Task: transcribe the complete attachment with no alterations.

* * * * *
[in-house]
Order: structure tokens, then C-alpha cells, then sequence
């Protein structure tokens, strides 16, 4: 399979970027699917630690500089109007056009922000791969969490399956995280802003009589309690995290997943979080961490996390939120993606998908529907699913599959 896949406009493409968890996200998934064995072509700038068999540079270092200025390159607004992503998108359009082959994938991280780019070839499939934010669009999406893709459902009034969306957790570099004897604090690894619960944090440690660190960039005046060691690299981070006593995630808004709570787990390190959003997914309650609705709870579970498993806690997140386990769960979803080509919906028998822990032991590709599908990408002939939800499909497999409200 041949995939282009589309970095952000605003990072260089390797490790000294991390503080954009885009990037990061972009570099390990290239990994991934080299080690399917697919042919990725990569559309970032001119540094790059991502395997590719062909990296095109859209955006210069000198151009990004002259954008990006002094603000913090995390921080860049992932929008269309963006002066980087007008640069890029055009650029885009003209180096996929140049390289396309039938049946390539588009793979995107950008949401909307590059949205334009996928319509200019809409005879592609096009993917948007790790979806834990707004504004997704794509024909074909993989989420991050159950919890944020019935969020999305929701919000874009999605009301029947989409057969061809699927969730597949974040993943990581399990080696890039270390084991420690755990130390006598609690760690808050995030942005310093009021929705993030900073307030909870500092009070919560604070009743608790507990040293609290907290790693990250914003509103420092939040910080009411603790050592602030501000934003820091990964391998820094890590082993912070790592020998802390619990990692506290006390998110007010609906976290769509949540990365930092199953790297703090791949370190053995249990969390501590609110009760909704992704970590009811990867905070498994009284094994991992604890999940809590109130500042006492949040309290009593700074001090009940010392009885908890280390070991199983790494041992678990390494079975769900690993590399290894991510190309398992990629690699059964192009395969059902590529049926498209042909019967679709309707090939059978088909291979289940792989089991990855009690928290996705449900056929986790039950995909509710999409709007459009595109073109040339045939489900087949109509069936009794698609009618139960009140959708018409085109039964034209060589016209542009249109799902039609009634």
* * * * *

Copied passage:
[in-house]
Order: structure tokens, then C-alpha cells, then sequence
């Protein structure tokens, strides 16, 4: 399979970027699917630690500089109007056009922000791969969490399956995280802003009589309690995290997943979080961490996390939120993606998908529907699913599959 896949406009493409968890996200998934064995072509700038068999540079270092200025390159607004992503998108359009082959994938991280780019070839499939934010669009999406893709459902009034969306957790570099004897604090690894619960944090440690660190960039005046060691690299981070006593995630808004709570787990390190959003997914309650609705709870579970498993806690997140386990769960979803080509919906028998822990032991590709599908990408002939939800499909497999409200 041949995939282009589309970095952000605003990072260089390797490790000294991390503080954009885009990037990061972009570099390990290239990994991934080299080690399917697919042919990725990569559309970032001119540094790059991502395997590719062909990296095109859209955006210069000198151009990004002259954008990006002094603000913090995390921080860049992932929008269309963006002066980087007008640069890029055009650029885009003209180096996929140049390289396309039938049946390539588009793979995107950008949401909307590059949205334009996928319509200019809409005879592609096009993917948007790790979806834990707004504004997704794509024909074909993989989420991050159950919890944020019935969020999305929701919000874009999605009301029947989409057969061809699927969730597949974040993943990581399990080696890039270390084991420690755990130390006598609690760690808050995030942005310093009021929705993030900073307030909870500092009070919560604070009743608790507990040293609290907290790693990250914003509103420092939040910080009411603790050592602030501000934003820091990964391998820094890590082993912070790592020998802390619990990692506290006390998110007010609906976290769509949540990365930092199953790297703090791949370190053995249990969390501590609110009760909704992704970590009811990867905070498994009284094994991992604890999940809590109130500042006492949040309290009593700074001090009940010392009885908890280390070991199983790494041992678990390494079975769900690993590399290894991510190309398992990629690699059964192009395969059902590529049926498209042909019967679709309707090939059978088909291979289940792989089991990855009690928290996705449900056929986790039950995909509710999409709007459009595109073109040339045939489900087949109509069936009794698609009618139960009140959708018409085109039964034209060589016209542009249109799902039609009634």